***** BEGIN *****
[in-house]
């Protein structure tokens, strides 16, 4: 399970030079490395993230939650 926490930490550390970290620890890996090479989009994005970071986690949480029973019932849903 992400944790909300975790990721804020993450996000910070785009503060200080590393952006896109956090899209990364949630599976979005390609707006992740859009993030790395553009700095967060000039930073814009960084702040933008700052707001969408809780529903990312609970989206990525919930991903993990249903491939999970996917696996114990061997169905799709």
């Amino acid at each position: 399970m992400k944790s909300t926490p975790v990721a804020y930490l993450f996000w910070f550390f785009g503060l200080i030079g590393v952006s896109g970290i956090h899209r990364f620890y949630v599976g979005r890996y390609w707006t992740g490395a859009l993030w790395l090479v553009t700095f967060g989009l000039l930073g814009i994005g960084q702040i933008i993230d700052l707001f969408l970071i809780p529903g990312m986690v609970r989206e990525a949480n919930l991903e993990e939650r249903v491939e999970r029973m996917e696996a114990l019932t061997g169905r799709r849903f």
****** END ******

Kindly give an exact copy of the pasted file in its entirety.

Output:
[in-house]
């Protein structure tokens, strides 16, 4: 399970030079490395993230939650 926490930490550390970290620890890996090479989009994005970071986690949480029973019932849903 992400944790909300975790990721804020993450996000910070785009503060200080590393952006896109956090899209990364949630599976979005390609707006992740859009993030790395553009700095967060000039930073814009960084702040933008700052707001969408809780529903990312609970989206990525919930991903993990249903491939999970996917696996114990061997169905799709």
């Amino acid at each position: 399970m992400k944790s909300t926490p975790v990721a804020y930490l993450f996000w910070f550390f785009g503060l200080i030079g590393v952006s896109g970290i956090h899209r990364f620890y949630v599976g979005r890996y390609w707006t992740g490395a859009l993030w790395l090479v553009t700095f967060g989009l000039l930073g814009i994005g960084q702040i933008i993230d700052l707001f969408l970071i809780p529903g990312m986690v609970r989206e990525a949480n919930l991903e993990e939650r249903v491939e999970r029973m996917e696996a114990l019932t061997g169905r799709r849903f």